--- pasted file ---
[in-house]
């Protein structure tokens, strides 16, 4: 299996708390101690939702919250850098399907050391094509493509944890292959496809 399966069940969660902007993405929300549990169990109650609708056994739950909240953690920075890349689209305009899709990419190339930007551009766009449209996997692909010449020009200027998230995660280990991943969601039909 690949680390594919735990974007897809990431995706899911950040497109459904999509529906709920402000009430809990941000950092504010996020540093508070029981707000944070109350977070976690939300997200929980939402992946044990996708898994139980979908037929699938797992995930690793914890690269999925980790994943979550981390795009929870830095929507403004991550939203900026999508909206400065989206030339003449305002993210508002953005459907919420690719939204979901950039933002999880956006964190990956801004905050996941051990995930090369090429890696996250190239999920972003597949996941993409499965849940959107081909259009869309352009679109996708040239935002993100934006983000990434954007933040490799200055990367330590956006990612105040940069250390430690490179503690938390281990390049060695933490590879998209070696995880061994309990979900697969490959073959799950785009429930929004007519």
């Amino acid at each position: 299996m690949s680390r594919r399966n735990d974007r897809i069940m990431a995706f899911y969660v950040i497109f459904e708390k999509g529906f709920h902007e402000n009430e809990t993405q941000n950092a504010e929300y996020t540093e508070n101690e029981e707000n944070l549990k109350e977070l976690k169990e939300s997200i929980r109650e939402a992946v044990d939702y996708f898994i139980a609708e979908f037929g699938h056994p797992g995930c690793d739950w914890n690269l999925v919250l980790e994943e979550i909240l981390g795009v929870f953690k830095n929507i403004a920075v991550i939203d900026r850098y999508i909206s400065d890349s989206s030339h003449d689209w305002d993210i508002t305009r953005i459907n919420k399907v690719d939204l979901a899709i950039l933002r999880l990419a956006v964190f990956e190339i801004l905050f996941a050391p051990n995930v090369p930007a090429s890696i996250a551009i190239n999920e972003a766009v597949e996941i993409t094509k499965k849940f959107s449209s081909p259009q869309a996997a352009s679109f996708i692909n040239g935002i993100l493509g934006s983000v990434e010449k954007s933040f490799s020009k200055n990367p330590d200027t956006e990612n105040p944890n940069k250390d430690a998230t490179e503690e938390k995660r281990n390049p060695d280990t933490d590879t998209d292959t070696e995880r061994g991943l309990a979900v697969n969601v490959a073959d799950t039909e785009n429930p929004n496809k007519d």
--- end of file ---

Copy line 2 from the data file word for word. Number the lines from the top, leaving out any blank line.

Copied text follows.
């Protein structure tokens, strides 16, 4: 299996708390101690939702919250850098399907050391094509493509944890292959496809 399966069940969660902007993405929300549990169990109650609708056994739950909240953690920075890349689209305009899709990419190339930007551009766009449209996997692909010449020009200027998230995660280990991943969601039909 690949680390594919735990974007897809990431995706899911950040497109459904999509529906709920402000009430809990941000950092504010996020540093508070029981707000944070109350977070976690939300997200929980939402992946044990996708898994139980979908037929699938797992995930690793914890690269999925980790994943979550981390795009929870830095929507403004991550939203900026999508909206400065989206030339003449305002993210508002953005459907919420690719939204979901950039933002999880956006964190990956801004905050996941051990995930090369090429890696996250190239999920972003597949996941993409499965849940959107081909259009869309352009679109996708040239935002993100934006983000990434954007933040490799200055990367330590956006990612105040940069250390430690490179503690938390281990390049060695933490590879998209070696995880061994309990979900697969490959073959799950785009429930929004007519």